Axholme Brewing Company
2 Garthorpe Road
Luddington
North Lincolnshire
DN17 4QT

www.axholmebrewing.co.uk

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The Local Pantry & Café - Leathley near Otley

The Local Pantry Shop & Café,. Leathley near OtleyWe're a local family who took over the shop at the site of the old Hunters Garage in 2011. We chose it because it's easy to get to on the main A658 to Harrogate and close to the local communities of Pool, Huby, Leathley and only 10 minutes from Bramhope, Otley or Leeds Bradford airport.

It still looks like a Petrol Station from the outside but inside we've modernised everything to today's standards and put in a brand new shop, kitchen and café. We've kept the large windows with the stunning views of the Chevin and surrounding fields. Nature has even provided a pond beside us for the ducks and birds to enjoy.

We've got three clear objectives
To offer you the best local food from local farmers and producers to buy, eat in the café or cook at home.
To provide local farmers and producers another outlet alongside their own farm shops or farmers markets.
To support the local community, the rural economy and the environment providing a meeting place for local family and friends while promoting the best of Yorkshire to the many passing tourists.

Suzannah our family director and manager is a self confessed foodie. She loves her cheese. Ask her for her favourites. All our cheese is supplied by cheesemongers Cryer and Stott. Try the Fountains Gold, Traditional Wensleydale, Ribblesdale or Smoked Ribblesdale goat's cheese, Richard III, Shepherd's Purse Yorkshire Blue and Yorkshire Fettle or Yorkshire Brie. On the deli counter you'll also find Award winning Kendall's pork pies, Red Tractor luxury scotch eggs and ARE Olives range of Olives.

The Local Pantry Shop & Café,
Harrogate Road,
Leathley near Pool,
Otley.
West Yorkshire
LS21 2PS

www.thelocalpantry.co.uk

Slow Roast Pork Shoulder

Northern Living - Slow Roast Pork ShoulderA couple of years ago I had the opportunity to be a butchers hand . That's the chap in the back who does all the stuff you, the customer, probably doesn't want to see. There's nothing sinister going on behind the chains, often just a lot of sausage making and a few bawdy jokes.... Anyway, it occurred to me that although we got through a vast amount of pork shoulder for sausages, we never put it out on the counter. I asked why and Geoff the head man at the time simply said “Who'd want to cook it for hours?” Which seemed a little odd to me as a rescued Edwardian recipe we'd modified for slow roast pork shoulder with quince jelly was flying out of the door at a restaurant I assisted at, just round the corner.

The truth is, although it's far from a popular cut these days shoulder if cooked right is probably the most tasty and rewarding cut of pork – oh and it's as cheap as chips! Your butcher might think you're a bit odd asking for it, but they'll certainly have plenty in if they make their own sausages.

So here's a slightly edited Jamie Oliver recipe for you:-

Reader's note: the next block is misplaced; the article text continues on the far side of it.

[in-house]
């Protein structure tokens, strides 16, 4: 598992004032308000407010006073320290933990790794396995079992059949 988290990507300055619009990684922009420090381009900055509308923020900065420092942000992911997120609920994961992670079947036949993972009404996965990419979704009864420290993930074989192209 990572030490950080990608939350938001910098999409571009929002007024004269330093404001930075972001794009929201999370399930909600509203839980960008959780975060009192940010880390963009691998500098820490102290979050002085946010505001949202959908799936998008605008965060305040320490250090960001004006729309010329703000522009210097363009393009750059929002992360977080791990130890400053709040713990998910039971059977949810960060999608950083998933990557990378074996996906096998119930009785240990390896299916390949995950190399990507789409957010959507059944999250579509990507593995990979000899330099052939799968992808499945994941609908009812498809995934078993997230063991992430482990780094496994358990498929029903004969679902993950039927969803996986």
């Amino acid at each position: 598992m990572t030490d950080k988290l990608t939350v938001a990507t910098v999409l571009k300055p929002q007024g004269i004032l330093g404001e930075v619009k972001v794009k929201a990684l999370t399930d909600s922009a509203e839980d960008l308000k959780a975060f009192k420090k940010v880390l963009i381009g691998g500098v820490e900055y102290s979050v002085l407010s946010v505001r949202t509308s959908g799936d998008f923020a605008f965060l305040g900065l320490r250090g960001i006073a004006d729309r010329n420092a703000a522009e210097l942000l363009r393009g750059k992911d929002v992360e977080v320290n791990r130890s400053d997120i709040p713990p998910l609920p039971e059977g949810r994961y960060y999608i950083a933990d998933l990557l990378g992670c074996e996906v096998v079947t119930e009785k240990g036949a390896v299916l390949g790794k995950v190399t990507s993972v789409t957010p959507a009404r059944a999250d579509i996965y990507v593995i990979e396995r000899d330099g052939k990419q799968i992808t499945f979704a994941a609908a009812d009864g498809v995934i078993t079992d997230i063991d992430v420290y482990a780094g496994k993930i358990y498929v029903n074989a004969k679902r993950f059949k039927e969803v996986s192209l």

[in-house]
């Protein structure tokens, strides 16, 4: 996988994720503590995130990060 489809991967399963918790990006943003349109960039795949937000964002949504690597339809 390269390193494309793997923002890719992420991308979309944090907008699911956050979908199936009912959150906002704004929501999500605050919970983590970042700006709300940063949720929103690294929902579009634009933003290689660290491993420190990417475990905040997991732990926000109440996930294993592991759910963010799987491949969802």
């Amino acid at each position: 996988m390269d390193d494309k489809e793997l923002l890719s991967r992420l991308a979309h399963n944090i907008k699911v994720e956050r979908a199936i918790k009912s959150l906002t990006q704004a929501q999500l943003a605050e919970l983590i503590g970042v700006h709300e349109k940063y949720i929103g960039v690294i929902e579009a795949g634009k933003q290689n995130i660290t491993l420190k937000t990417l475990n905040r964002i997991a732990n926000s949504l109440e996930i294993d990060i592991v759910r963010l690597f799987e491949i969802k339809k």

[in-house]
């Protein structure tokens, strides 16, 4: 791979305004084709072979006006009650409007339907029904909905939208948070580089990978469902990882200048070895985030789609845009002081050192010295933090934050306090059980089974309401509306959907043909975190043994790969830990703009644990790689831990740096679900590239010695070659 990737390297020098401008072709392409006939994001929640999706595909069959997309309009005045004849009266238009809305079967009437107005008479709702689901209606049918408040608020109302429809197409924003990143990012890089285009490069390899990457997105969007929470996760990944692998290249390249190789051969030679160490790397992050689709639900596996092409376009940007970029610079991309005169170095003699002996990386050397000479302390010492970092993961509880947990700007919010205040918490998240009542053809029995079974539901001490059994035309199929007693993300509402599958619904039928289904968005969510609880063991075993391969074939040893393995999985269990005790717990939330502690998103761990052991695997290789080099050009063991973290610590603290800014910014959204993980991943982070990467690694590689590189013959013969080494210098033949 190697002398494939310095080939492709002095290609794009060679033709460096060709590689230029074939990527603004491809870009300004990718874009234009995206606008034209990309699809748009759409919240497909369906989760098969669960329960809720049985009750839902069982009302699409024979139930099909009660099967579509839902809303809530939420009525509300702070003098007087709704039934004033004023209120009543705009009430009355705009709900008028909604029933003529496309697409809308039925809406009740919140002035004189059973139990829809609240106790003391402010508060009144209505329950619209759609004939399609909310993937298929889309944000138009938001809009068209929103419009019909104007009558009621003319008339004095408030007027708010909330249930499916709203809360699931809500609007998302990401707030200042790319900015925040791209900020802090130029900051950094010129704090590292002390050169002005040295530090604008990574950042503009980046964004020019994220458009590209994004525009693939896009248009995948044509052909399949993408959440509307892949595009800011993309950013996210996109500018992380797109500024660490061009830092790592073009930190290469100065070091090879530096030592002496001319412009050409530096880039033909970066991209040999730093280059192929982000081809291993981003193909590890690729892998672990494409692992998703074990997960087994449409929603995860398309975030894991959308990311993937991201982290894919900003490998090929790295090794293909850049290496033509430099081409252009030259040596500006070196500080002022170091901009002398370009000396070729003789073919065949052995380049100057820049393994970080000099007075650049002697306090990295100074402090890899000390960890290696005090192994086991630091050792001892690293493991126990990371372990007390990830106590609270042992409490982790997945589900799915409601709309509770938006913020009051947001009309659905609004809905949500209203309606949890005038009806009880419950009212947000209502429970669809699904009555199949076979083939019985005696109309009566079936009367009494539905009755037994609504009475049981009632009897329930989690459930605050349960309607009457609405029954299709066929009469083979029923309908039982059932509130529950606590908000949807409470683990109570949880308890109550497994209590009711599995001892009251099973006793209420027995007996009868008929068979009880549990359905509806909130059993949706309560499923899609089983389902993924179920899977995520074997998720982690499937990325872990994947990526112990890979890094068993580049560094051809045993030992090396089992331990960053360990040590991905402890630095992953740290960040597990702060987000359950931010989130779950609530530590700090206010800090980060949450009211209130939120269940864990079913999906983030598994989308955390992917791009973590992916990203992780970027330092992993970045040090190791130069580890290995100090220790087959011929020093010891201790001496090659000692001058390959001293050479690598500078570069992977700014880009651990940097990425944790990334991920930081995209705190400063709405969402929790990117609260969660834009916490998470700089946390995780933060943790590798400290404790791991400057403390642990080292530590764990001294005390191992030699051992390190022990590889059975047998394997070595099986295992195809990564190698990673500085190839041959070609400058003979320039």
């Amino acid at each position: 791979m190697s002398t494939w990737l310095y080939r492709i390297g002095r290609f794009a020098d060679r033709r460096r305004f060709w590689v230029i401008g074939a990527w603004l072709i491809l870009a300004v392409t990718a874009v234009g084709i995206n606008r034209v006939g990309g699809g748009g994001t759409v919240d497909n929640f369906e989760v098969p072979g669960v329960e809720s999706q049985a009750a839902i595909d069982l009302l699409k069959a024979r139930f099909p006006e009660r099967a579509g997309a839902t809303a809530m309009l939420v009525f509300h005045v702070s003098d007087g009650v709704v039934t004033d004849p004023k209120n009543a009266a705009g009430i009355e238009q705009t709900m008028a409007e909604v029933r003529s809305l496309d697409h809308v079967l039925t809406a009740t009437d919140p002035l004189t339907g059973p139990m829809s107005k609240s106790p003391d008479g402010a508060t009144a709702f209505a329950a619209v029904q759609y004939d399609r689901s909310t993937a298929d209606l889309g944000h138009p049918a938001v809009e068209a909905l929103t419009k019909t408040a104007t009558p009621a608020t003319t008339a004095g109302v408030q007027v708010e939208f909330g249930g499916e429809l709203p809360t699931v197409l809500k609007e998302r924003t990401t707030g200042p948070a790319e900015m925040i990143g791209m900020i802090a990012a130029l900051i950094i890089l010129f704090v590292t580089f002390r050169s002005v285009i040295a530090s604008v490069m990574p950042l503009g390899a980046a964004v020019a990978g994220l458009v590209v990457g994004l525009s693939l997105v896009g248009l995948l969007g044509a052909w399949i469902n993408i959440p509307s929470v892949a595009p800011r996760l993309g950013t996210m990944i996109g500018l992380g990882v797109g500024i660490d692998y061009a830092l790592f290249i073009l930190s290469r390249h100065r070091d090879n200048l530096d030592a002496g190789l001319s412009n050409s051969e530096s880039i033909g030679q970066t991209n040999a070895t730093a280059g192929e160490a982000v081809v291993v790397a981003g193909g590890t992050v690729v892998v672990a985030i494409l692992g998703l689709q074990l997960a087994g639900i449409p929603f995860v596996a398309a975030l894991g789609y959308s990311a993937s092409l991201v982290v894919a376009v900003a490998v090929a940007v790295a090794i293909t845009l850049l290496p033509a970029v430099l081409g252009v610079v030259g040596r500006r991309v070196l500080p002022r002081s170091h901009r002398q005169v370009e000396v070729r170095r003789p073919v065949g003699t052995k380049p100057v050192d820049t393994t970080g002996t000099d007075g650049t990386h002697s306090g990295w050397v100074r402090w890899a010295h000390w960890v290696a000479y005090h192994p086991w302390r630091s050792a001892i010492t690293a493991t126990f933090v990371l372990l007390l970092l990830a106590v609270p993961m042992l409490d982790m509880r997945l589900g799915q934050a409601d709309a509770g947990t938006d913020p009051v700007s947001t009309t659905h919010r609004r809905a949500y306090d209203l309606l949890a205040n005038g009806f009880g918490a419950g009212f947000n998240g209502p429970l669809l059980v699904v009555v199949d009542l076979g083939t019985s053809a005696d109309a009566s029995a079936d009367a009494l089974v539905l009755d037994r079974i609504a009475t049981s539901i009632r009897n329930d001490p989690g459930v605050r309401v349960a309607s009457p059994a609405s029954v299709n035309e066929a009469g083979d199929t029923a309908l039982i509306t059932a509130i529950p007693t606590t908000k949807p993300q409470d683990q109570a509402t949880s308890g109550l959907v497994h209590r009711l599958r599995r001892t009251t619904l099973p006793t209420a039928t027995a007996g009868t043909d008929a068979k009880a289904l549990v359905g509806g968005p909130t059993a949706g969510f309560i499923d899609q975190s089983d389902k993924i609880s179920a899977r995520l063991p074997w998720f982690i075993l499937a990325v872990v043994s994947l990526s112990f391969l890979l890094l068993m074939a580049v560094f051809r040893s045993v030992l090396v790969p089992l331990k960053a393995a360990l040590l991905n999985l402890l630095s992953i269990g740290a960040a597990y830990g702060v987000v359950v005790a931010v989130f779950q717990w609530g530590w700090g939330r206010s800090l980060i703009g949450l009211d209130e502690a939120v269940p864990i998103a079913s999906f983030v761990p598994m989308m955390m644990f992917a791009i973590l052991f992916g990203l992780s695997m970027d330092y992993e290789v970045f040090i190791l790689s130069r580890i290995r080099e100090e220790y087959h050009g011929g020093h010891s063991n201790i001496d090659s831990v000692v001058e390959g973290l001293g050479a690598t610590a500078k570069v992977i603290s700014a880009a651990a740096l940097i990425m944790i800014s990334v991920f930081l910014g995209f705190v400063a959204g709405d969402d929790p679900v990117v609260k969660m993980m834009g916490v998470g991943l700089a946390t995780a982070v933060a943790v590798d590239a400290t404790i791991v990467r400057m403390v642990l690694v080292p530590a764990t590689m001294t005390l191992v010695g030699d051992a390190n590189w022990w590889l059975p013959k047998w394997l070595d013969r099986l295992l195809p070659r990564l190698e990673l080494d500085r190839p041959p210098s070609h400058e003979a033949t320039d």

This is a proper old-school Sunday roast with crackling. Leaving the bone in adds a bit of extra flavour and having a layer of fat helps to keep the meat nice and moist as it roasts. This isn't the kind of joint you carve into neat slices. If you've cooked it right, it should pull apart into shreds with a couple of forks. If you're worried about scoring the crackling yourself, ask your butcher to do it for you, that's what he's there for.

Preheat your oven to 220°C/425°F/gas 7.

Place your pork on a clean work surface, skin-side up. Get yourself a small sharp knife and make scores about a centimetre apart through the skin into the fat, but not so deep that you cut into the meat. If the joint is tied, try not to cut through the string. Rub salt right into all the scores you've just made, pulling the skin apart a little if you need to. Brush any excess salt off the surface then turn it over. Season the underside of the meat with a few pinches of salt and pepper. Place your pork, skin-side up, in a roasting tray and pop in the preheated oven. Roast for 30 minutes, until the skin of the pork has started to puff up and you can see it turning into crackling. At this point, turn the heat down to 170°C/325°F/gas 3, cover the pork snugly with a double layer of tinfoil, pop back in the oven and roast for a further 4 and a half hours. Take out of the oven, take the foil off, and baste the meat with the fat in the bottom of the tray. Carefully lift the pork up and transfer to a chopping board. Spoon all but a couple of tablespoons of fat out (save it for roast potatoes!).

Add all the veg, garlic and bay leaves to the tray and stir them into the fat. Place the pork back on top of everything and return to the stove without the foil to roast for another hour. By this time the meat should be meltingly soft and tender. Carefully move the meat to a serving dish, cover again with tinfoil and leave to rest while you make your gravy. Spoon away any fat in the tray, then add the water or stock and place the tray on the hob. Bring to the boil and simmer for a few minutes, stirring constantly with a wooden spoon to scrape up all those lovely sticky tasty bits on the bottom of the tray. When you've got a nice, dark gravy, pour it through a sieve into a bowl or gravy boat, using your spoon to really push all the goodness of the veg through the sieve. Add a little more salt and pepper if it needs it. Serve the pork and crackling with your jug of gravy and some lovely roast potatoes (As a treat, you can try roasting them in the fat you spooned out of your roasting tray. Some stewed red cabbage and a dollop of apple sauce will finish this off perfectly.)